In 1995, Oregon passed a bill legalizing physician-assisted suicide. However, a new study shows a major stakeholder in terminal illness -- hospices -- rarely participate in physician-assisted suicide.
The law permits a doctor to prescribe a fatal dose of medication to a terminally ill patient who requests it as long as certain criteria are met. The survey of 55 hospice programs in Oregon found that 25% did not participate in the law at all and 27% had only limited participation, meaning that any questions to the hospice staff about the law were referred to an attending physician and that caregivers were not actively engaged with a patient who was intentionally ending his or her life. All of the hospices prohibited staff from helping patients obtain or take the fatal dose of medication to bring about death. A few programs allowed staff to be present with the patient when they took the medication.
According to the authors of the study, from Oregon State University, hospice workers found both moral and legal reasons to steer clear of the law. Some worried that any involvement in the assisted suicide might violate the law since it allows only physician assistance. Moreover, some hospice staff felt that assisting in a suicide was counter to their values of not hastening or delaying death.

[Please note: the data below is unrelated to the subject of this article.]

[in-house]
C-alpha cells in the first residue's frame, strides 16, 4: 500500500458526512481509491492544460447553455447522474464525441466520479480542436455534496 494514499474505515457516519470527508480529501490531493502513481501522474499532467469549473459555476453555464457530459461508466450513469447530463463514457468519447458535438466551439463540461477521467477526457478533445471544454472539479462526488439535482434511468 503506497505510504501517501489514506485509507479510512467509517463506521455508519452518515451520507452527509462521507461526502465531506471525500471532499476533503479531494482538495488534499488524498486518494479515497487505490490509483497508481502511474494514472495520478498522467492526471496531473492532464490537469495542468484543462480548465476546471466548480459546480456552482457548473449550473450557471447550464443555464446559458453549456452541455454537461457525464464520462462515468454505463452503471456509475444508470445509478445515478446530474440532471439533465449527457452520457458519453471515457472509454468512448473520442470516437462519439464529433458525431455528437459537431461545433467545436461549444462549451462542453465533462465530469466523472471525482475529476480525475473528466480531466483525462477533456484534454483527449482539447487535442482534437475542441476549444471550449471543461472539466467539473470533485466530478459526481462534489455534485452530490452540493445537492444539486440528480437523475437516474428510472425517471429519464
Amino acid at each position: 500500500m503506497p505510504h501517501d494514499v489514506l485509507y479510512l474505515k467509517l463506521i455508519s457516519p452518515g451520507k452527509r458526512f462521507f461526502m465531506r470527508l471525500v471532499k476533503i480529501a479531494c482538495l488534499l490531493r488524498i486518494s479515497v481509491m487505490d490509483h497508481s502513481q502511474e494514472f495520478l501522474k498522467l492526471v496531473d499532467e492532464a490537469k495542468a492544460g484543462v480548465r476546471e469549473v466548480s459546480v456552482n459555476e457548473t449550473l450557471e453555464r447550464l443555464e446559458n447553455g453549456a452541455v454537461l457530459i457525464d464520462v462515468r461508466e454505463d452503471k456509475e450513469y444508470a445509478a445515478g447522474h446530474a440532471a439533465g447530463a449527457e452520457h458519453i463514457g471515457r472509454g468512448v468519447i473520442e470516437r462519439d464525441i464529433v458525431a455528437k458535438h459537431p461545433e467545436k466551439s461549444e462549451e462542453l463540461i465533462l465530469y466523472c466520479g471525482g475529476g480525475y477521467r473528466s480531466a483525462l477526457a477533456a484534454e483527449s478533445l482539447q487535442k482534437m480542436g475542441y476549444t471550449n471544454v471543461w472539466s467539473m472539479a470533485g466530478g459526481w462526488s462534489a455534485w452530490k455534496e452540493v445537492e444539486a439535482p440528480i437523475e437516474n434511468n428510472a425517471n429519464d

But the hands-off approach is problematic because hospices should be places where patients' needs are fulfilled and where physician-assisted suicide can be carried out appropriately, the authors said.
"Indeed, most Oregon hospice programs treat deaths attributable to physician-prescribed medications differently than other deaths that they attend," the authors wrote.
The study was published Thursday in the Hastings Center Report, a publication from The Hastings Center in Garrison, N.Y.
-- Shari Roan / Los Angeles Times
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